Stand them next to the Macross mecha, and the later generations of tiny mecha suck from a purely visual perspective.
We’ve had some ambitious Robotech® RPG Tactics™ fans make, at their own expense, a Logan, Hover Tank, Bioroids, Cyclones and Invid via 3D printing, so we’ve seen them, and they are tiny, especially the mecha from the later Robotech® generations.
More important, I have seen RRT gamers who were absolutely insistent upon keeping the 6mm scale and ready to fight you over it — UNTIL they see the actual figures, in scale, together. Almost immediately and without fail, they suddenly have a change of heart and say, “I don’t know, maybe you should scale them up to 15mm.”
The Palladium crew and I are starting to think the same thing, that to have visually effective game pieces (and pieces that are fun to paint), they need to be 15mm. Here is why:
You need to ask yourself, what is it you want from these future game pieces?
- Are you looking for something fun to paint and pose? If so, you don’t want 6mm figures. There is little to paint and nothing to pose.
- Are you looking for something that looks cool on the battlefield? If so, you don’t want 6mm figures. They are just colored specs on a base.
- Are you looking for something that looks cool to put on your shelf? If so, 6mm figures are most definitely not it. They are just colored specs on a base.
Half the fun is painting these bad boys, and you’ve got virtually nothing or little to paint on many of these 6mm scale figures. This has been driven home to me by several professional and amateur painters who have come up to me and Wayne with increasing frequency to point out that there is nothing to paint on a 6mm figure. Some have even shown us examples.
FYI: At 15mm, the later era Robotech® mecha and vehicles like Cyclones still look proportionately and appropriately small, but offer enough size to have good detail, be fun to paint and look great on terrain or your shelf. Again, a few fans and a couple of our painters have actually gone to the trouble to make and show us how this looks in scale.
So again, I NEED you guys to really think about what you want from these next generations of Robotech® pieces. If you want something fun to paint and have recognizable detail, I think 15mm is the way to go. PLEASE let us know what you think. Ultimately, we will try to provide what the majority (if not all) of you want.
Note: To me, the ideal solution is to offer both scales in each expansion pack or blister pack; a tiny 6mm and a 15mm mecha. HOWEVER, I do NOT know if that would be cost effective or practical depending on the method of manufacturing we use make them. I mean, why provide figures the buyer may not want and may never use, especially if it increases the cost of the pack. So please do NOT decide that is the solution. It’s one possibility Palladium will investigate. Assuming we cannot offer both sizes in the same package at a reasonable price, which ONE size would you most prefer?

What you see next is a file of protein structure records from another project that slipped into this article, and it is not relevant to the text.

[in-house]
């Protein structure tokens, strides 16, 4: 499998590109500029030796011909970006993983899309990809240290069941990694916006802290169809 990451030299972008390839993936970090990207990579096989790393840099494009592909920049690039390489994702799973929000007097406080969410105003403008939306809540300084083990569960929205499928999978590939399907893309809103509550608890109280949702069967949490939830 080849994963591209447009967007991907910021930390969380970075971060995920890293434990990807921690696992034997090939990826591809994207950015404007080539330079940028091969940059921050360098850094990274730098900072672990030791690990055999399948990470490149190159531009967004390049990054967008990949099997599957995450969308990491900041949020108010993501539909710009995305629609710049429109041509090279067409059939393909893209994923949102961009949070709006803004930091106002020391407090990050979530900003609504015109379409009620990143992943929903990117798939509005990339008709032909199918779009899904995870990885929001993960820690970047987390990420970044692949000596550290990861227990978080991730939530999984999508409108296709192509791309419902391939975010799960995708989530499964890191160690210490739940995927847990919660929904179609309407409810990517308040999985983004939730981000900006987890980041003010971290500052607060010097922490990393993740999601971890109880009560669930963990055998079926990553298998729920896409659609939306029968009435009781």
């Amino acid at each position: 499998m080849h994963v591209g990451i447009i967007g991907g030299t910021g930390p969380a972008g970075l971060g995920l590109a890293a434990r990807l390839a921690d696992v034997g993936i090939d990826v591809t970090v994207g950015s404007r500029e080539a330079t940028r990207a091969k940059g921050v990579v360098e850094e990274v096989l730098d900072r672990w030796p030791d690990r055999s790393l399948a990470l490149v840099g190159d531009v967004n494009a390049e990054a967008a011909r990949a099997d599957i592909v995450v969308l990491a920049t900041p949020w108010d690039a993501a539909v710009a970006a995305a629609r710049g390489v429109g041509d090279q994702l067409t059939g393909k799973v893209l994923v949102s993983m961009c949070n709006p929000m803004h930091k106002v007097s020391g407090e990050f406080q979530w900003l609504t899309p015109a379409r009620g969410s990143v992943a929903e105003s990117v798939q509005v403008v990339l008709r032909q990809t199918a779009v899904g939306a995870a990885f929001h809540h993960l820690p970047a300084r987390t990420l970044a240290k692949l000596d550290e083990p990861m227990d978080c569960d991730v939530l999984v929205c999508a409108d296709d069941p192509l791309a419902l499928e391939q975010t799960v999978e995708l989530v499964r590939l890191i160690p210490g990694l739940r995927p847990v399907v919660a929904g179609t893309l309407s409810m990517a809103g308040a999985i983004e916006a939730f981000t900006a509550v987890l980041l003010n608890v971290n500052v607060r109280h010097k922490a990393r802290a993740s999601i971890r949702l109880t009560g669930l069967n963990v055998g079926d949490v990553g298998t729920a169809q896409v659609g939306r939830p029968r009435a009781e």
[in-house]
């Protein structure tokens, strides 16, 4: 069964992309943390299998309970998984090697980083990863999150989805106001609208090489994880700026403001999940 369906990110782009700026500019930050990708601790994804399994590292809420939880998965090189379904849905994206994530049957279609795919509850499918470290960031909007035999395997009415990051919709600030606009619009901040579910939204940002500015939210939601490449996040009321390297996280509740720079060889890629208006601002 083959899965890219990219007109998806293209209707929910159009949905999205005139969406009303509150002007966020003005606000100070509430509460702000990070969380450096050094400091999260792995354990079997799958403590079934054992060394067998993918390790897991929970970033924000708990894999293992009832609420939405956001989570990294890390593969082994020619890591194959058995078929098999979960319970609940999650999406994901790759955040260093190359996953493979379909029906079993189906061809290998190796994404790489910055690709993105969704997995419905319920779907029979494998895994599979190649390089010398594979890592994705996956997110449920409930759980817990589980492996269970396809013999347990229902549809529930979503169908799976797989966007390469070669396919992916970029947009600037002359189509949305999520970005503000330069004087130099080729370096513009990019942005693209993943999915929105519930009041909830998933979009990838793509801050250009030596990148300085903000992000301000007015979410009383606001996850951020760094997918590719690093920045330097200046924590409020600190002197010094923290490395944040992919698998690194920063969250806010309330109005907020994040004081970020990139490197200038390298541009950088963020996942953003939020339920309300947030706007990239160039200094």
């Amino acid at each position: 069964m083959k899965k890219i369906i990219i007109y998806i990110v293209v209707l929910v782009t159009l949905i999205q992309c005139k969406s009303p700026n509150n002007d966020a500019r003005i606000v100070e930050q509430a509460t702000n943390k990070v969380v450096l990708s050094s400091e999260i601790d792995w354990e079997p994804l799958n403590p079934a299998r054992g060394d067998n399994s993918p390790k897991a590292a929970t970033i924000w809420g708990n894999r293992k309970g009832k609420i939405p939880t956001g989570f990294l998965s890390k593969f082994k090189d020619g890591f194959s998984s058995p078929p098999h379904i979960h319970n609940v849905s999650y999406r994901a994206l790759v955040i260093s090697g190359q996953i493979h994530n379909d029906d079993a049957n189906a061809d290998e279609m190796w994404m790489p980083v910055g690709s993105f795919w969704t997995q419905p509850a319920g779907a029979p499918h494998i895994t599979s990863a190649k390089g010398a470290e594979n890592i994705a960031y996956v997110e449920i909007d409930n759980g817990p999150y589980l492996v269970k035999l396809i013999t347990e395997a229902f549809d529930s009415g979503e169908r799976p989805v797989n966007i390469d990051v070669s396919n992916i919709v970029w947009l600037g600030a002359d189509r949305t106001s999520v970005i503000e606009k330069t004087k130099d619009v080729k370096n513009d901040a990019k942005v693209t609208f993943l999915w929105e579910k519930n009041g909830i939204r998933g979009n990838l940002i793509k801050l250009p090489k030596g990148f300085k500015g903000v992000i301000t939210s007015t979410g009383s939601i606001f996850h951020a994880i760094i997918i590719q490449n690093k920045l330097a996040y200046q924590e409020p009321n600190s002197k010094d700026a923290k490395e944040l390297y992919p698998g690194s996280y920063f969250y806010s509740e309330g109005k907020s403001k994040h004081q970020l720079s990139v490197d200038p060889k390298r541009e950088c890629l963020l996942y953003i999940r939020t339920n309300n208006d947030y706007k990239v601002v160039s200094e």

Wave Two – by the end of 2015?
We want Wave Two out yesterday. Or even better, last year. That can’t happen. We are shooting for the end of 2015 and will do EVERYTHING we can to make that a reality. But as I hope you are beginning to understand, things are not always under our absolute control.
To be honest, we have been so savaged for the many delays and changing release dates in the past, that we are afraid to offer release dates or certain details until we are sure of them. That has resulted in fewer updates over the past few months. In fact, I have had several advisors tell me not to even say that we are trying hard for an end of 2015 release for Wave Two. But we really are. That’s what I want more than anything. If we can make it happen, we will. Again, going into all the reasons for the delays or why we might not be able to make a release date is excruciating and we are not going to put ourselves or you through that pain. We just aren’t. We will, of course, release what we consider to be reasonable information and data as we get it. And we’ll try to do so more often. PLEASE remember this is all a work in progress. Things change.